Tools of Attraction

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This article is from Issue 17 of Woodcraft Magazine.

A strong magnetic force that you can switch on and off makes these little gems a giant help in the shop.

By Ralph Bagnall

Featherboards, hold-downs and other jigs should be considered shop essentials. And with all the steel and cast iron around the average woodshop, magnetic force is a natural way to hold these essentials in place. Unfortunately, magnets powerful enough to stay in place are usually difficult to set in a precise spot.

Magswitch has addressed this shortcoming with their “switchable” magnets, which can be set in place unmagnetized, then “switched” on with the turn of a knob. The concept is not entirely new; the magnetic base of a machinist’s dial indicator set has been switch-enabled for many years. But Magswitch has created a compact yet powerful version. 

Basically, two rare earth magnets are arranged so that turning the switch aligns their polarity, resulting in a strong attraction. Misaligning the magnets by turning the switch off cancels the attraction. It’s like using an electromagnet without needing a power source. Magswitch has put the

power of rare earth magnets into a compact form that can be turned on and off without using electricity.

They offer this technology in a number of new forms for woodworkers. I recently tested two of their featherboards, their Magsquare, and two sets of their Magjigs.

Featherboards

The featherboards work really well. I use featherboards quite often in my shop, and these are easy to position and hold fast to the tabletop. Magswitch sells two sizes, Standard and Pro models. The Pro has larger magnets and slots for mounting an optional vertical featherboard. The Standard uses the smaller magnets and does not have the slots. There is also a low-profile featherboard for use on steel fences.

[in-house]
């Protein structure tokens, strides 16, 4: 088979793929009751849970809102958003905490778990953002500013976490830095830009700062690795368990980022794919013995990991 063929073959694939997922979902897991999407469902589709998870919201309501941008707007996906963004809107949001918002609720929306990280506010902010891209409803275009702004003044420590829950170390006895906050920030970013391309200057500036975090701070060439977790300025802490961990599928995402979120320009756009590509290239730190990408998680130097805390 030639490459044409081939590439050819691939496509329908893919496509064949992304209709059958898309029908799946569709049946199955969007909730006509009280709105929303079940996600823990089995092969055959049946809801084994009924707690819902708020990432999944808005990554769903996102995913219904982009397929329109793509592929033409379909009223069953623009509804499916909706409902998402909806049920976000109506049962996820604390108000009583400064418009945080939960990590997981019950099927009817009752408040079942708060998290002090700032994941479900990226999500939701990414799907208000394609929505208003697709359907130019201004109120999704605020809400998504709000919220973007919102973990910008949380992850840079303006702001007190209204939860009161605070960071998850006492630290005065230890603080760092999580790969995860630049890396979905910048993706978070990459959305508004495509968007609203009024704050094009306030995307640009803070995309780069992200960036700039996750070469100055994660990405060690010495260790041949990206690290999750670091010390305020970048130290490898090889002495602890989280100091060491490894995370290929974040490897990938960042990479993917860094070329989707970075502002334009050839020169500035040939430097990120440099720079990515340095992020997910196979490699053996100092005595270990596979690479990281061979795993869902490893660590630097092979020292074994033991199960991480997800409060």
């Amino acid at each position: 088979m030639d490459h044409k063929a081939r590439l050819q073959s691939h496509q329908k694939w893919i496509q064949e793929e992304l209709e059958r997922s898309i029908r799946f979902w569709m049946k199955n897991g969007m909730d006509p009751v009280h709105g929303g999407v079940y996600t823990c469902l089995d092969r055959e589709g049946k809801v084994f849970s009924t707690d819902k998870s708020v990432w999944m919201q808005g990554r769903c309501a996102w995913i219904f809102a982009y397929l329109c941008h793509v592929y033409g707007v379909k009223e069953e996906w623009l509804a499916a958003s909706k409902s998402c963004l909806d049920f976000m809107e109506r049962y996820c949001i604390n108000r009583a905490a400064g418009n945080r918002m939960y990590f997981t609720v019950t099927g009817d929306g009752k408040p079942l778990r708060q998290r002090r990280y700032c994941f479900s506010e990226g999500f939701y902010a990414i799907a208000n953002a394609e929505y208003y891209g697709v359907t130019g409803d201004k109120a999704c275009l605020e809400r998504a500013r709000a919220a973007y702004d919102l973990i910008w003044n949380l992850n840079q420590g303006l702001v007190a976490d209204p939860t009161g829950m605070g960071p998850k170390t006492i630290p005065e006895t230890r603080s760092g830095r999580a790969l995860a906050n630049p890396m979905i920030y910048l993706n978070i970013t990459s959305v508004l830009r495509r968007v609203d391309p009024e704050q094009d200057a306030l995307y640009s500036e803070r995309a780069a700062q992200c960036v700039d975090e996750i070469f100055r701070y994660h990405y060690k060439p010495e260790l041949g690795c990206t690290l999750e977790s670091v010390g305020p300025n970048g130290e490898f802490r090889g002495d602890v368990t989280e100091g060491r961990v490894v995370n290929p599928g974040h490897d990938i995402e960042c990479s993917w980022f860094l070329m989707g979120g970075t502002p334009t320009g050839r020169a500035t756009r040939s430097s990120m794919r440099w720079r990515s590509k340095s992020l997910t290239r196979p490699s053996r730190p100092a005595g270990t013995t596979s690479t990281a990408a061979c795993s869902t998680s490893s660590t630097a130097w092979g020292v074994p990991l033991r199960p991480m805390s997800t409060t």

Both were easy to use and stayed put during use. In fact, for my first cut, the magnets spanned the T-slot on my table saw and still held perfectly well. They are a joy to use. Set the featherboard in place and turn the knobs. Afterwards, a simple turn of the knobs releases it. An added bonus is that they are easy to store. I simply keep them stuck to the rear of the saw. 

Magjigs

The heart of the featherboards is the magnet system. Fortunately for those of us who like making jigs, Magswitch sells the magnet system separately. Called Magjigs, they also come in two sizes, 25mm and 30mm. Magswitch claims that the 25mm holds with 95 lb of force, and the 30mm holds to 155 lb. While I could not measure this precisely, I believe the claims; they really hold. Like screws, they are best used in pairs. A single holds well, but can be spun in place. Adding a second prevents rotation. 

The jigs are very much the same as the mechanisms used in the featherboards, but ears are added for screw eyes. Simply drill through holes in the jig base (1¼" for the 20mm or 1½" for the 30mm) and secure them with #8 pan-head screws. They are designed for use with ¾"-thick stock. If there is a fault to these things, it is that most plywood comes 23/32" thick, so I had to add small washers under the Magjigs to fill the gap. 

I’ve been meaning to make a steady rest for my new lathe, and it seemed an ideal opportunity to use the Magjigs. My old steady rest used a clamping plate inside the lathe bed to hold it. It worked great, but was not convenient to attach and adjust. This new one is a breeze. I can simply set it on the lathe bed, slide it to where I want it, and turn the switches.

Magsquares

The other Magswitch offering I tried out was the Magsquare. It is the same mechanism as the 30mm Magjig, but encased in a steel cube. It worked quite well right out of the box to hold my square while I fiddled with my drill press table. The base has a semicircular cutout so it can be attached to pipes and rods. It is drilled and tapped on each face to accept M5 machine screws. Using these holes and shop-made brackets, I can see measuring setups, light mounts, vacuum and air line holders; you get the idea. 

All of the products I tested worked exactly as advertised, and I’m very happy with the results I got. Prices range from $25 for the 20 mm Magjig to $100 for the 50 mm Magsquare. As much as I like the featherboards for capability and ease of use, the Magjigs have really sparked my interest. I feel like these little gems could have thousands of uses. Just think of all the clamps and fences and stops and jigs and …

— Ralph Bagnall is a contributing editor to Woodcraft Magazine.

THE MAGSQUARE in tandem with a metal square can help straighten out even the most obstinate drill press.

A TINY GAP WAS LEFT when using the Magjigs with 23/32" plywood, which is the standard size. I shimmed it with small washers.
ADJUSTING THE STEADY REST on my lathe is much easier with these Magjigs attached.     

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